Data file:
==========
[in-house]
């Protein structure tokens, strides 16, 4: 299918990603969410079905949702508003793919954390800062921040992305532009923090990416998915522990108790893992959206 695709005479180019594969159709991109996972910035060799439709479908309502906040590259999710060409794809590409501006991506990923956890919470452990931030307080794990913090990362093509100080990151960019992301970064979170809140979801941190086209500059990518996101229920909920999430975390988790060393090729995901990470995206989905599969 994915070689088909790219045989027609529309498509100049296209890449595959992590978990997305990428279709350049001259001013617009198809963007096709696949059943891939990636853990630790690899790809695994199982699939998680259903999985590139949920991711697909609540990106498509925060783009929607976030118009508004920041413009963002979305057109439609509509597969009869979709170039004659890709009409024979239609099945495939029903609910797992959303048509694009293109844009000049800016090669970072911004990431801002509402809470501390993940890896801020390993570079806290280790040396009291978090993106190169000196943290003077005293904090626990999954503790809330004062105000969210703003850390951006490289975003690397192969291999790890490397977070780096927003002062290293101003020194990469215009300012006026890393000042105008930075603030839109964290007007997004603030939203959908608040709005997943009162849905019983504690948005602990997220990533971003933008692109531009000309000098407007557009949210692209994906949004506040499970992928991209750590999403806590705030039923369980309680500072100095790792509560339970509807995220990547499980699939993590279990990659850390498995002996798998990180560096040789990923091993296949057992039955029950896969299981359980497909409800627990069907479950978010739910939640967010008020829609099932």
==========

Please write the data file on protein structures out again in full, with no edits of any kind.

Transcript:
[in-house]
């Protein structure tokens, strides 16, 4: 299918990603969410079905949702508003793919954390800062921040992305532009923090990416998915522990108790893992959206 695709005479180019594969159709991109996972910035060799439709479908309502906040590259999710060409794809590409501006991506990923956890919470452990931030307080794990913090990362093509100080990151960019992301970064979170809140979801941190086209500059990518996101229920909920999430975390988790060393090729995901990470995206989905599969 994915070689088909790219045989027609529309498509100049296209890449595959992590978990997305990428279709350049001259001013617009198809963007096709696949059943891939990636853990630790690899790809695994199982699939998680259903999985590139949920991711697909609540990106498509925060783009929607976030118009508004920041413009963002979305057109439609509509597969009869979709170039004659890709009409024979239609099945495939029903609910797992959303048509694009293109844009000049800016090669970072911004990431801002509402809470501390993940890896801020390993570079806290280790040396009291978090993106190169000196943290003077005293904090626990999954503790809330004062105000969210703003850390951006490289975003690397192969291999790890490397977070780096927003002062290293101003020194990469215009300012006026890393000042105008930075603030839109964290007007997004603030939203959908608040709005997943009162849905019983504690948005602990997220990533971003933008692109531009000309000098407007557009949210692209994906949004506040499970992928991209750590999403806590705030039923369980309680500072100095790792509560339970509807995220990547499980699939993590279990990659850390498995002996798998990180560096040789990923091993296949057992039955029950896969299981359980497909409800627990069907479950978010739910939640967010008020829609099932």